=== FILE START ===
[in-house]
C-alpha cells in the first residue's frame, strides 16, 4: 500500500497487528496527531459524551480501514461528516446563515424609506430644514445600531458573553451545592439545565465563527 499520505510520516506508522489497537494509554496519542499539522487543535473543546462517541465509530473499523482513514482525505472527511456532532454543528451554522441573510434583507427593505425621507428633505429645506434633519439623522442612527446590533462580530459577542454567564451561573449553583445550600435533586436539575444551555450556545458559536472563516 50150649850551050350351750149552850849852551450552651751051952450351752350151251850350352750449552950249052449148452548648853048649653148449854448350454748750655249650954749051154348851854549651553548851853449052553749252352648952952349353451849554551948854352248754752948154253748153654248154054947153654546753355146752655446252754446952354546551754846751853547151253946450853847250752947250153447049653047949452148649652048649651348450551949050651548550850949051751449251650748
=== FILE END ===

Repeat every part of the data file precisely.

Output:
[in-house]
C-alpha cells in the first residue's frame, strides 16, 4: 500500500497487528496527531459524551480501514461528516446563515424609506430644514445600531458573553451545592439545565465563527 499520505510520516506508522489497537494509554496519542499539522487543535473543546462517541465509530473499523482513514482525505472527511456532532454543528451554522441573510434583507427593505425621507428633505429645506434633519439623522442612527446590533462580530459577542454567564451561573449553583445550600435533586436539575444551555450556545458559536472563516 50150649850551050350351750149552850849852551450552651751051952450351752350151251850350352750449552950249052449148452548648853048649653148449854448350454748750655249650954749051154348851854549651553548851853449052553749252352648952952349353451849554551948854352248754752948154253748153654248154054947153654546753355146752655446252754446952354546551754846751853547151253946450853847250752947250153447049653047949452148649652048649651348450551949050651548550850949051751449251650748